Definition of Youth

The 2014 youth strategy and the 2014 youth report describe youth as those under 30 years of age, as defined in the 2013 census.

SVK

Marriageable Age

  • Opposite Sex
  • Same Sex
  • Without parental consent
  • with parental consent
  • Male
  • 16
  • --
  • --
  • Female
  • 16
  • --
  • --



  • No data for marriage with parental consent. No specific legislation for same-sex marriage. Homosexual acts legal. Source: UNSD, ILGA

Candidacy Age

Criminal Responsibility

14
Minimum Age
For sexual abuse, a person cannot be held criminally liable until they have reached 15. Source:  Criminal Code of Slovakia
(2005)

Majority Age

18

Source: FOSIGRID

Voting Age

18

Situation of Young People

Literacy Rates

--
Both sexes (15-24) %
  • -- Male (15-24) %
  • -- Female (15-24) %
  • Year: No data.
  • Source: UNESCO

Net Enrolment Rate

Secondary School
--
Both sexes %
  • --Male %
  • -- Female %
  • Year: No data.
  • Source: UNESCO

Situation of Young People

Prevalence of HIV

--
Male (15-24) %
--
Female (15-24) %

Tobacco Use

Consumed any smokeless or smoking tobacco product at least once 30 days prior to the survey.
26.60%
Both sexes (13-15) %
  • 28.50% Male (13-15) %
  • 24.50% Female (13-15) %
  • Year: 2010
  • Source: WHO

Policy & Legislation

Is there a national youth policy?
Yes
Slovakia has a youth strategy for 2014–2020. A 2007 review2012 briefing and 2014 report exist.

The aim of the Slovak youth strategy 2014-2020 is to raise the quality of life for young people, through their development as young citizens that actively participate in society, and are ready to work in a constantly changing environment. The strategy sets objectives and targets in nine domains, including education, employment, participation, and health.  New domains that were not in the previous 2008-2013 youth policy include creativity and entrepreneurship, volunteering, and youth work. In contrast to the 2008 policy, the 2014 policy has youth investment and empowerment as its key pillars, with a focus on stemming migration of young Slovaks to other countries in search of better opportunities. There is also an emphasis on compatibility with European frameworks, such as the Youth on the Move initiative.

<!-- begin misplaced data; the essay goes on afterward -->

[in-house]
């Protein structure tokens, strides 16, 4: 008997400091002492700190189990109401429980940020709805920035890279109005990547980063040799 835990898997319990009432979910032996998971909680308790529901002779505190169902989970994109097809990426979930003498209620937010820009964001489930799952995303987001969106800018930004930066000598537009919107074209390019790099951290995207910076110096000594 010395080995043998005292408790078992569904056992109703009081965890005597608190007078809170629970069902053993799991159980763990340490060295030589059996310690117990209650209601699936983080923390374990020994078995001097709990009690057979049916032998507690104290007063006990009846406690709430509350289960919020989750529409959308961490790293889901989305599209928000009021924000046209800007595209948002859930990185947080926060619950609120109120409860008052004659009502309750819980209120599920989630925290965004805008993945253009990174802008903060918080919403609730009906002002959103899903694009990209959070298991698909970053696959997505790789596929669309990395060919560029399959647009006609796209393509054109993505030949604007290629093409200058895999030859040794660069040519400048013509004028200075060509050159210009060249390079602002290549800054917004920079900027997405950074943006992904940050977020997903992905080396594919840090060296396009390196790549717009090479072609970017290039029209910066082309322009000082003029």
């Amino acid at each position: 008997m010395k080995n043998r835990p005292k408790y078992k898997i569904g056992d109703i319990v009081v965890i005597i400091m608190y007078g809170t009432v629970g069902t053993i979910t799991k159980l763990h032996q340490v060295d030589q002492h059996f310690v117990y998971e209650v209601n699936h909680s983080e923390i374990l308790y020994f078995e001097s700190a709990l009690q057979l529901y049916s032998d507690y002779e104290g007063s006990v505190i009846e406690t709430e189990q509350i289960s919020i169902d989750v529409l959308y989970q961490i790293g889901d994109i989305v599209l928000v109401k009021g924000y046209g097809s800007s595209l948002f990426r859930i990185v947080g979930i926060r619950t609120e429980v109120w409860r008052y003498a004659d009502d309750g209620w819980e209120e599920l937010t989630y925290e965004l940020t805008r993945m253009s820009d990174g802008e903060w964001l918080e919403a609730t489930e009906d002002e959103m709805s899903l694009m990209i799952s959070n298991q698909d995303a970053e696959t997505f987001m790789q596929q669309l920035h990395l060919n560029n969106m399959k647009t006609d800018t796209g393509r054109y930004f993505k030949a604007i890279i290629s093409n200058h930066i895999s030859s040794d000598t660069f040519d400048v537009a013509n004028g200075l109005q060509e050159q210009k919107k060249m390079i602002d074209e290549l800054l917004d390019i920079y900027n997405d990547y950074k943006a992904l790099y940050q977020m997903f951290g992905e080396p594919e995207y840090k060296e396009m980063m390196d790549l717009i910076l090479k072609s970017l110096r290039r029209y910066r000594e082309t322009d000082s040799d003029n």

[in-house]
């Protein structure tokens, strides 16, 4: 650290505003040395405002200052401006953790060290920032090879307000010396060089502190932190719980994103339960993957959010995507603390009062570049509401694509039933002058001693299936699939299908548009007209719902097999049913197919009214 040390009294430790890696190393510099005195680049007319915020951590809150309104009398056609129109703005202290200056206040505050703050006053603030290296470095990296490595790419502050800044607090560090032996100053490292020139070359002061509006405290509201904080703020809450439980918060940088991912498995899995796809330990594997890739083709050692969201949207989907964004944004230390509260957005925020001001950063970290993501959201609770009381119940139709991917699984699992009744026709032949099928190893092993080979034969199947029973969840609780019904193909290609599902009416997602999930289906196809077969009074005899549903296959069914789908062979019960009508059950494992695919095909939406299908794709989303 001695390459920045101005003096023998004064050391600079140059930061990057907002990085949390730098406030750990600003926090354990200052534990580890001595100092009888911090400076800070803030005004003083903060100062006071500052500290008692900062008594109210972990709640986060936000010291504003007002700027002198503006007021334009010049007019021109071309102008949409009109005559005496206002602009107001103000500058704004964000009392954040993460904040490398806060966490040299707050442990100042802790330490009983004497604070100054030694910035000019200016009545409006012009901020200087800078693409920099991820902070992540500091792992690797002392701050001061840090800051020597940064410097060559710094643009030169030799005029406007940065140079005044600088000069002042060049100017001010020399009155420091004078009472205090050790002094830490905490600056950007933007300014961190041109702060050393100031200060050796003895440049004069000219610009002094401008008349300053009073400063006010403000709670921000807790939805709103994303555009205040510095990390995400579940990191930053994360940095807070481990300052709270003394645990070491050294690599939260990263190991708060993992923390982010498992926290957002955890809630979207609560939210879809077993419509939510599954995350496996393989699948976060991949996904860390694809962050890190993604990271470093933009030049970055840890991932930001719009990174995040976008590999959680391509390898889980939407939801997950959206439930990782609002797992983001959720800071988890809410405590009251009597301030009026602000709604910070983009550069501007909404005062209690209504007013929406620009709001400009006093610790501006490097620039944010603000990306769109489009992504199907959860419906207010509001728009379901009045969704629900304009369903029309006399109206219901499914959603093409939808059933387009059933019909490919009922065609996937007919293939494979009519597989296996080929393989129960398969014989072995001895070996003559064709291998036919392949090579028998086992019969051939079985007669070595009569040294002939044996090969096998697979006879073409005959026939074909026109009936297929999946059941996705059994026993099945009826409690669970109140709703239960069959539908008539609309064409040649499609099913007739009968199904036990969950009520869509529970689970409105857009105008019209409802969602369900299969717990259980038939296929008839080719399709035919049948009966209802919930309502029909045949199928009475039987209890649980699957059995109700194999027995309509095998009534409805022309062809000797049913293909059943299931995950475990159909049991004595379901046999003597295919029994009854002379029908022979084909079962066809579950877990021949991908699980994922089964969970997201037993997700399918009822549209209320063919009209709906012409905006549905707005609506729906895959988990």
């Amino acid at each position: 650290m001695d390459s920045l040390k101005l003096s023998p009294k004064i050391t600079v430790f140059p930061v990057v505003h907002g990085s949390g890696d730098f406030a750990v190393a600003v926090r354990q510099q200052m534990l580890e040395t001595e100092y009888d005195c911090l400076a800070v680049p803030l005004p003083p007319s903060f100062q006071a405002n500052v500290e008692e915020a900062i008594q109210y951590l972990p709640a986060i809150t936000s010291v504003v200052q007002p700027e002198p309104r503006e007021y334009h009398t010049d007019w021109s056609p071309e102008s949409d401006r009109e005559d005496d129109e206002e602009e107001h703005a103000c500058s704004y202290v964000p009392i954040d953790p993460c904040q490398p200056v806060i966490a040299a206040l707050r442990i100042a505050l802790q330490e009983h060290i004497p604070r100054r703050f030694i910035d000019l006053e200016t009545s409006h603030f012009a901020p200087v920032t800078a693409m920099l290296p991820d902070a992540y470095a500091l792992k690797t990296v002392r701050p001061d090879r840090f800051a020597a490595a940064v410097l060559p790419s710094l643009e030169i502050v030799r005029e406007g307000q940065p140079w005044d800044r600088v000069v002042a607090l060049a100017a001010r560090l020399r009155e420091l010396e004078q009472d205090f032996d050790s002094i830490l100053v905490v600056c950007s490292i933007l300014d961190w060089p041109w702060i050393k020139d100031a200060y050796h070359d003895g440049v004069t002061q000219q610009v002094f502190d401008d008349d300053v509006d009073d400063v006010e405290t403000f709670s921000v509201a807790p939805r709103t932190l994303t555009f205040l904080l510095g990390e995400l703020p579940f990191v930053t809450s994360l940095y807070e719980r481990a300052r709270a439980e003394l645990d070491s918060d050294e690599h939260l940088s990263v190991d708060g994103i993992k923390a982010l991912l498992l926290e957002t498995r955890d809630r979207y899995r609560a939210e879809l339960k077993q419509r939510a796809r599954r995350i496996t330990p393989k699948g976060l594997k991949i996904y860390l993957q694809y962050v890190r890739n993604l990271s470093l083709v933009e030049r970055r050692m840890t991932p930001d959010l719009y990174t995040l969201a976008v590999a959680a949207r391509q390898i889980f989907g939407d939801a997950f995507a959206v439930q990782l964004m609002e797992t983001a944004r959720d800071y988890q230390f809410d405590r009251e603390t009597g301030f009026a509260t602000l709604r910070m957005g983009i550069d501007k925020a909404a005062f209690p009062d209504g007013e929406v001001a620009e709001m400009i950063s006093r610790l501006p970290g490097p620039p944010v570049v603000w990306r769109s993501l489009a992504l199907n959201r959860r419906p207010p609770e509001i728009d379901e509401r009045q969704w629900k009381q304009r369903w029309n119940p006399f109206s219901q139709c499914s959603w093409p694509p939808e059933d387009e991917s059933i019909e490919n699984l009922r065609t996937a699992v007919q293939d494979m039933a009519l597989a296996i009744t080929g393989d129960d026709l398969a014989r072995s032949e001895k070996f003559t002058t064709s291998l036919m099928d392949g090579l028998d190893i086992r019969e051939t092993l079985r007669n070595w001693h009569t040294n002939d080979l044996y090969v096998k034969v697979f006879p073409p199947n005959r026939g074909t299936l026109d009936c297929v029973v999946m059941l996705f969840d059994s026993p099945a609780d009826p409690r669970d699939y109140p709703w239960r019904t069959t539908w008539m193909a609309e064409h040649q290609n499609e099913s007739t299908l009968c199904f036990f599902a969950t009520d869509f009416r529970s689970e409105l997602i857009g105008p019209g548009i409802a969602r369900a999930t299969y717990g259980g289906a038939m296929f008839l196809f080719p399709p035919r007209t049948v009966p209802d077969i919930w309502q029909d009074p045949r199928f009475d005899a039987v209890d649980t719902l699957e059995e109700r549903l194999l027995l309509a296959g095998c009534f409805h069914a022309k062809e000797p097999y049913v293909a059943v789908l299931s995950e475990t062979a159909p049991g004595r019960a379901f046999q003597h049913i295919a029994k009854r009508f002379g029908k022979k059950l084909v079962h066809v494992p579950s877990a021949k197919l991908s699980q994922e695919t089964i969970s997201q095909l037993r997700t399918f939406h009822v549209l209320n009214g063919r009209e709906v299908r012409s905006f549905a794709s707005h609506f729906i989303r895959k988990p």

Public Institutions

Is there a governmental authority
(ministry, department or office) that is primarily responsible for youth?
Yes
The Ministry of Education, Science, Research and Sport of the Slovak Republic is the central body of the state administration responsible for the state's support for youth. The Slovak Youth Institute (IUVENTA), managed by the ministry, is the key state agency responsible for the implementation of certain aspects of the youth policy in the Slovak Republic, particularly in the area of research, youth information and activities for talented youth.

Youth and Representation

Does the country have a national youth organisation / association (council, platform, body)?
Yes
The Youth Council of Slovakia (RMS) was created in 1990. It advocates on behalf of children and youth organisations without regard to their political and religious views, nationality or ethnic origin. It has 33 non-governmental member organisations working with approximately 40,000 children and young people across the country. It represents the interests of its members towards the state administration, and contributes to the development of an enabling environment for the functioning of children and youth organisations.

Budget & Spending

What is the budget allocated to the governmental authority (ministry, department or office) that is primarily responsible for youth and/or youth programming?
Unclear